“That’s an understatement.” I put my own sandwich down next to Taylor’s. “Basically, if I get too stressed out I’ll have a flare-up, and if I push myself too hard I’ll crash within the next couple of days. I can usually tell when I’m about to have a flare-up – I’ll get a really bad headache on both sides of my head, I’ll feel like throwing up, and all of my joints will start hurting. If all three of those things happen within half an hour to an hour of each other, I need to go and lie down somewhere dark straight away. Usually I’ll feel better after about forty-five minutes, but occasionally it can take a few hours. It really depends on the day and how hard I’ve been pushing myself.”
“And I thought I had it bad when I was going through chemo,” Taylor commented. “Is there anything I should do when that happens?”
“Make sure I’m not disturbed. And if you see that I’m about to have a flare-up and I haven’t noticed, make sure I go and have a lie down – drag me away from whatever I’m doing if you have to.” I picked up my sandwich again and took a bite. “I’m also on some pretty heavy-duty medication that I have to stay on track with. If I miss even just one of my doses, I’m going to feel pretty ratshit all day. So you might want to keep an eye on that as well. Everyday meds are Andepra and Neulactil – Andepra for the depressive and chronic pain aspects of the chronic fatigue, and Neulactil for anxiety. I also get migraines sometimes – I take Relpax whenever I feel one coming on.”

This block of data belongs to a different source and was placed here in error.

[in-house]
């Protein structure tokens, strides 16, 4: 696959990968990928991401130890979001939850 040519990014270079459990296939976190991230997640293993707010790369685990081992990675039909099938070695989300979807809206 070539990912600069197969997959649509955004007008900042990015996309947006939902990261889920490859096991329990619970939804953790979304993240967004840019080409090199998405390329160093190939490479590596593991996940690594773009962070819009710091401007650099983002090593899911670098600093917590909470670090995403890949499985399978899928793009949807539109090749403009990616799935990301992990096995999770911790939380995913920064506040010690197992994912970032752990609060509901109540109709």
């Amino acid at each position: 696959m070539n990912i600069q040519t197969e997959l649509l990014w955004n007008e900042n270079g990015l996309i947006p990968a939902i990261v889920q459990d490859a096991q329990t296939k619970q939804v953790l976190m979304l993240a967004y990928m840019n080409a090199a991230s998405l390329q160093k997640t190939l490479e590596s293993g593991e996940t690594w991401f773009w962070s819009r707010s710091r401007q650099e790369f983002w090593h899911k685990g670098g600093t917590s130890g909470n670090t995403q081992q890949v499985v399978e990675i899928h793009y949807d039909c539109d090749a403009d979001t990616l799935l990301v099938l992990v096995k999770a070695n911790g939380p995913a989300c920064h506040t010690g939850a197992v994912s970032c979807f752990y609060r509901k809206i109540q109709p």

“You weren’t kidding when you said your handbag rattles.”
I shook my head. “Nope. It sucks being on medication, but it keeps me sane and helps me live a relatively normal life. I’d be bedridden without it.”
“I sort of know what that’s like, though it’s not as bad as yours,” Taylor said. He unsnapped a black wristband from around his left wrist and handed it to me. Attached to one end of the wristband was a steel tag with a symbol of a snake wrapped around a staff embossed on it. “Turn it over and read the back,” he added quietly. I did so, and found five lines of text engraved on the tag’s other side.
MDD / SA / CIPN; history of seizures
No penicillin or NSAIDs
Zoloft 100mg / Endep 10mg
Contact Diana Hanson 0491 570 157
“Damn,” I said softly. He nodded mutely and took his wristband back, putting it back around his wrist one-handed. “How long?”
“I’ve had anxiety – that’s what the SA stands for, social anxiety disorder – since I was in Year 8, which I guess is ironic considering what I do for a living. It was a bitch and a half during the School Certificate and the HSC, though. I’m still surprised that I got the results and the UAI that I did. Depression didn’t rear its ugly head until a whole year after I’d made remission.” He shrugged a little. “Personally, I’m kind of glad it was depression and not anything more serious. I was freaked out that it’d come back.”
“I can’t say I blame you,” I said. “I’d freak out too.” I earned a small smile for this. “What about the seizures?”
“They were a side effect of one of the chemo drugs I had to be on. I only ever had two, and I haven’t had any in more than ten years, but I don’t see any harm in telling people just in case.”
He went quiet after this, and I was intelligent enough to figure out that this was a topic he wasn’t exactly keen on discussing in great detail. Not that I could blame him much. Instead, I changed the subject.
“Okay, so, tour,” I said. “How exactly is it going to work?”